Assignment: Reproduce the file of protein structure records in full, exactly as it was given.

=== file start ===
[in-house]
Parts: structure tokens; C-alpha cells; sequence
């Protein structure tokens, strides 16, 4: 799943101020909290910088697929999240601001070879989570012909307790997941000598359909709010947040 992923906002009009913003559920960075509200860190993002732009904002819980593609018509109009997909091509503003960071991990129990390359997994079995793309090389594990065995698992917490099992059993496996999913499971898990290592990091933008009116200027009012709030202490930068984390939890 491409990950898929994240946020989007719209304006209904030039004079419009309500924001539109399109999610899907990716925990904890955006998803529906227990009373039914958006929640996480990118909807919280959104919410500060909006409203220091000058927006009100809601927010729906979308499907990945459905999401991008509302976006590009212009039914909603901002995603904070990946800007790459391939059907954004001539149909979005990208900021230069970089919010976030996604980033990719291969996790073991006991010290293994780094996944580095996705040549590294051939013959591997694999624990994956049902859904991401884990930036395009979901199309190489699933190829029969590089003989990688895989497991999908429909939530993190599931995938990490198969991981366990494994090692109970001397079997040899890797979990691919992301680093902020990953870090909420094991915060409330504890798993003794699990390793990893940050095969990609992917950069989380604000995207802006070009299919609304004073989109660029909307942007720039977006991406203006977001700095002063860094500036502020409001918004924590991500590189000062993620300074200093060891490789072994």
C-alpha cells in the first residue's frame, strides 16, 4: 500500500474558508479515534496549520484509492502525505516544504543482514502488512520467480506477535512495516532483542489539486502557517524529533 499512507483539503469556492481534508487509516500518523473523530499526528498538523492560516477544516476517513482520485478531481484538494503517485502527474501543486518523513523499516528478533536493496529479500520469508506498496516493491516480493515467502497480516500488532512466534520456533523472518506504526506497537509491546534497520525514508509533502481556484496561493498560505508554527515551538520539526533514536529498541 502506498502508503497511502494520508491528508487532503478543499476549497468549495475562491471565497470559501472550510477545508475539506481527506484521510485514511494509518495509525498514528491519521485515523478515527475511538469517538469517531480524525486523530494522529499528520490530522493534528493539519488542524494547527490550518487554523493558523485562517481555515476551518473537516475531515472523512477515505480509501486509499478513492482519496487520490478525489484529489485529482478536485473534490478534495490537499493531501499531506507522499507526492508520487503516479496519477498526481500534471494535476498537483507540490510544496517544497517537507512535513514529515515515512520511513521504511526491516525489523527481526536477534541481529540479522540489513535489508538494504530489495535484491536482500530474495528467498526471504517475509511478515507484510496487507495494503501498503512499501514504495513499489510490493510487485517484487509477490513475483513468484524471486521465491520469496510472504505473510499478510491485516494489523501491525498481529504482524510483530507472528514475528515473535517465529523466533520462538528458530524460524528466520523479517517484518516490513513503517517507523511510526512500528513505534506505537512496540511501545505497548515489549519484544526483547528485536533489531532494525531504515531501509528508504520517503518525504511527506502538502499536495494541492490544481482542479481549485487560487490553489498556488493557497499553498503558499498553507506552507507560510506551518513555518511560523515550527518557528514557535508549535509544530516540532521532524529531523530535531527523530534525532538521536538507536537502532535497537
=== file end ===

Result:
[in-house]
Parts: structure tokens; C-alpha cells; sequence
């Protein structure tokens, strides 16, 4: 799943101020909290910088697929999240601001070879989570012909307790997941000598359909709010947040 992923906002009009913003559920960075509200860190993002732009904002819980593609018509109009997909091509503003960071991990129990390359997994079995793309090389594990065995698992917490099992059993496996999913499971898990290592990091933008009116200027009012709030202490930068984390939890 491409990950898929994240946020989007719209304006209904030039004079419009309500924001539109399109999610899907990716925990904890955006998803529906227990009373039914958006929640996480990118909807919280959104919410500060909006409203220091000058927006009100809601927010729906979308499907990945459905999401991008509302976006590009212009039914909603901002995603904070990946800007790459391939059907954004001539149909979005990208900021230069970089919010976030996604980033990719291969996790073991006991010290293994780094996944580095996705040549590294051939013959591997694999624990994956049902859904991401884990930036395009979901199309190489699933190829029969590089003989990688895989497991999908429909939530993190599931995938990490198969991981366990494994090692109970001397079997040899890797979990691919992301680093902020990953870090909420094991915060409330504890798993003794699990390793990893940050095969990609992917950069989380604000995207802006070009299919609304004073989109660029909307942007720039977006991406203006977001700095002063860094500036502020409001918004924590991500590189000062993620300074200093060891490789072994």
C-alpha cells in the first residue's frame, strides 16, 4: 500500500474558508479515534496549520484509492502525505516544504543482514502488512520467480506477535512495516532483542489539486502557517524529533 499512507483539503469556492481534508487509516500518523473523530499526528498538523492560516477544516476517513482520485478531481484538494503517485502527474501543486518523513523499516528478533536493496529479500520469508506498496516493491516480493515467502497480516500488532512466534520456533523472518506504526506497537509491546534497520525514508509533502481556484496561493498560505508554527515551538520539526533514536529498541 502506498502508503497511502494520508491528508487532503478543499476549497468549495475562491471565497470559501472550510477545508475539506481527506484521510485514511494509518495509525498514528491519521485515523478515527475511538469517538469517531480524525486523530494522529499528520490530522493534528493539519488542524494547527490550518487554523493558523485562517481555515476551518473537516475531515472523512477515505480509501486509499478513492482519496487520490478525489484529489485529482478536485473534490478534495490537499493531501499531506507522499507526492508520487503516479496519477498526481500534471494535476498537483507540490510544496517544497517537507512535513514529515515515512520511513521504511526491516525489523527481526536477534541481529540479522540489513535489508538494504530489495535484491536482500530474495528467498526471504517475509511478515507484510496487507495494503501498503512499501514504495513499489510490493510487485517484487509477490513475483513468484524471486521465491520469496510472504505473510499478510491485516494489523501491525498481529504482524510483530507472528514475528515473535517465529523466533520462538528458530524460524528466520523479517517484518516490513513503517517507523511510526512500528513505534506505537512496540511501545505497548515489549519484544526483547528485536533489531532494525531504515531501509528508504520517503518525504511527506502538502499536495494541492490544481482542479481549485487560487490553489498556488493557497499553498503558499498553507506552507507560510506551518513555518511560523515550527518557528514557535508549535509544530516540532521532524529531523530535531527523530534525532538521536538507536537502532535497537